Wednesday, 19 December 2018
Judicial Appointments Commission Bill 2017: Committee Stage (Resumed)
In response to that invitation, I agree with the Minister in one sense that there are good and sound reasons the presidencies of those three courts should have nothing to do with the commission. I agree with him on that very bare proposition. I go one stage further and say I can see no reason the commission should have anything to do with the selection of somebody to be an ordinary judge of the Supreme Court. I do not believe that the commission is any position to judge whether a High Court judge, after ten or 15 years of service should or should not serve as an ordinary member of the Supreme Court. Perhaps the judicial members of the commission or the lawyer members may have a view on that matter but, as an institution, this commission does not have any function in advising the Government as to who the ordinary members of the Supreme Court should be.
It comes back to this, the criteria laid down for the judicial appointments commission to make recommendations are emphatically not the criteria which the Government applies in deciding who should and should not be appointed as ordinary members of the Supreme Court.From my experience the Government decides what kind of Supreme Court it wants; what kind of outlook it wants seen in the Supreme Court; and what kind of likely approach to particular decisions at a high level of principle a particular person is likely to take by reason of the general judicial and philosophical outlook he or she has shown over the years. Those are the kinds of decisions that are made at Government level. It is not appropriate simply to appoint a person who has done ten years and is polite to litigants and professionals. Nor is it appropriate to appoint an extra two men or two women simply to establish some gender balance in the Supreme Court. It may well take gender into account. Given the background in the Irish system of judicial appointments, every Government should remind itself that women solicitors and barristers have in the past been passed over just out of ingrained habit of mind when perhaps they should have been considered earlier. I accept that proposition.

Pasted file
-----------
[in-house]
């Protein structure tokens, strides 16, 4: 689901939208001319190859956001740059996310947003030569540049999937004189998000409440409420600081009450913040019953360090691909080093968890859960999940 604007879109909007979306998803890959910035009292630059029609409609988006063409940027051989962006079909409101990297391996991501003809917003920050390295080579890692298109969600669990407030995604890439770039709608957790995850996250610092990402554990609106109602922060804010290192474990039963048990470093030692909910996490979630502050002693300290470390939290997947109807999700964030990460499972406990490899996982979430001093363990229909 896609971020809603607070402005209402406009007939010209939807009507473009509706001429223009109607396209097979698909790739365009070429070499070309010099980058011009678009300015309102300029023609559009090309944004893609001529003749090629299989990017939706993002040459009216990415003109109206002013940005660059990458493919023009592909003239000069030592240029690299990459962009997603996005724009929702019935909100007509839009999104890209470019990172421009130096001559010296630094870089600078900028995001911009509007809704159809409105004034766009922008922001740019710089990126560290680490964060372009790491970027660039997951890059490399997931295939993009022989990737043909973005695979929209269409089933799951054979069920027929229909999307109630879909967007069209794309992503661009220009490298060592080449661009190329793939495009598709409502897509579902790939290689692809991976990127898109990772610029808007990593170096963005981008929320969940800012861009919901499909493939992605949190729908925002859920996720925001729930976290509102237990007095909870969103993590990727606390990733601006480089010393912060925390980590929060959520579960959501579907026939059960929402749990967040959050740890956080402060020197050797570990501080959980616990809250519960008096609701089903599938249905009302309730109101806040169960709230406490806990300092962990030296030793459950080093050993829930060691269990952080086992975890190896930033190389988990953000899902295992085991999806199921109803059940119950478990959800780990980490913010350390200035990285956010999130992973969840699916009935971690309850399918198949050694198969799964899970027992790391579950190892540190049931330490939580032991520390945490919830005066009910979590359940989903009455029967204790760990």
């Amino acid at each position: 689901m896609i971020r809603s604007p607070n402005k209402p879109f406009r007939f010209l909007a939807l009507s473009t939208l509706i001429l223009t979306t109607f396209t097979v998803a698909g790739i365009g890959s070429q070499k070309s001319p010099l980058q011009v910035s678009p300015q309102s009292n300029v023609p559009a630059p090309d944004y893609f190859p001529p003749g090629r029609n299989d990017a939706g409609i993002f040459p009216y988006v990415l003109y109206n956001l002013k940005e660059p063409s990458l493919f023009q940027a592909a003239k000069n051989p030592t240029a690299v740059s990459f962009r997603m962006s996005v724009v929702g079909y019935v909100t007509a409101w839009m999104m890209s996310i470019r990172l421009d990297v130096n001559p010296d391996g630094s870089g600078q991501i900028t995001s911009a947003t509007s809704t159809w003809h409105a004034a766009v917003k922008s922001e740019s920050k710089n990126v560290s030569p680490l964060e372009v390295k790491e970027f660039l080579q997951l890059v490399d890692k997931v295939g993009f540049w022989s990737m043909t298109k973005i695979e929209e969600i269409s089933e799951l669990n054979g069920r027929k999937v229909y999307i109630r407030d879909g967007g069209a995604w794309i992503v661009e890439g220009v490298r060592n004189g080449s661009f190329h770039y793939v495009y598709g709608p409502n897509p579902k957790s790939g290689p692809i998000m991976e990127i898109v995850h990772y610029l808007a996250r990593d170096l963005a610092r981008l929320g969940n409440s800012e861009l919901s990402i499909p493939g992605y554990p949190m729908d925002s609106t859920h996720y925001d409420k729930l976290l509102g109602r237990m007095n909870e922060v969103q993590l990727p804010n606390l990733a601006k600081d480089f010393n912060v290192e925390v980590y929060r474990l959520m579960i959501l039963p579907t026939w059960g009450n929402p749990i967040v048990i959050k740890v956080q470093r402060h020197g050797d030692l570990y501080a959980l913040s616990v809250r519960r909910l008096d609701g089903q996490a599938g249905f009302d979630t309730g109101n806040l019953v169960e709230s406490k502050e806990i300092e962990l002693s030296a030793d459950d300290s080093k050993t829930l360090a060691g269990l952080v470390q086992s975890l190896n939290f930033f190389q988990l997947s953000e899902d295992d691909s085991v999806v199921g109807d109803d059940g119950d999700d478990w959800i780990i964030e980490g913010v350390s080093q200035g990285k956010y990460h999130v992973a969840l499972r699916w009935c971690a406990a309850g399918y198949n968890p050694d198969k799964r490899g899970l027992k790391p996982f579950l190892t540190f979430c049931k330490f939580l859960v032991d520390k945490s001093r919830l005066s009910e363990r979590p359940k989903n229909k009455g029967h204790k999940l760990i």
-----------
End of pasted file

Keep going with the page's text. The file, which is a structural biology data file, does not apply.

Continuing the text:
However, when it is making appointments to the Supreme Court it is not making the same kind of decision as the judicial appointments commission is bound by this statute to make. It will not apply the same criteria. It will not appoint one person rather than another person to the Supreme Court on the basis of diversity or the social background it wants.
Whereas I agree with the Minister and I respond to his invitation with great alacrity to say that the judicial appointments commission should have nothing to do with the presidencies of any of the superior courts, I say it equally applies to appointments within those courts. The judicial appointments commission is simply not in a position to make up its mind on those issues.
For instance, on the idea that a High Court judge might be promoted to either a position of ordinary member of the Supreme Court or ordinary member of the Court of Appeal, the reason a Government might have for selecting one candidate rather than another could be quite different from the criteria this statute proposes the commission to adopt. I will give an example. It might decide we need people who are more conversant with the European Union’s laws in one of those courts than another. While that is perfectly reasonable, it is none of the business of the judicial appointments commission. It is not obliged to take that into account and it is not authorised to start asking how candidates square up from that point of view. Nor is it in a position to decide it actually wants a pro-European or an anti-European tilt, if I may use that phrase, in the composition of the Court of Appeal or the Supreme Court. It is simply not competent, authorised or enabled to make decisions of that kind.
Therefore, short-listing eight people down to three people, which is its function, and presuming that these three people are the best when the Government, itself, will apply different criteria and may have very different search criteria in its own mind when filling those positions, is wholly inappropriate. That is my point. That is why I wanted to keep the appointments to positions in the Court of Appeal and Supreme Court out of the hands of the commission because those are fundamentally decisions to be made by Government.
In response to Senator Bacik’s point, the Minister says that he can see no reason that a direct approach should be made to anybody to consider applying. From experience, I can tell the Minister that is very frequently the case. While I do not know what the present Attorney General does, in the past the Attorney General has indicated to a particular practitioner, solicitor or barrister, that an application from him or her would be welcome and asked the practitioner to put their name into the JAAB. That is what happens at the moment.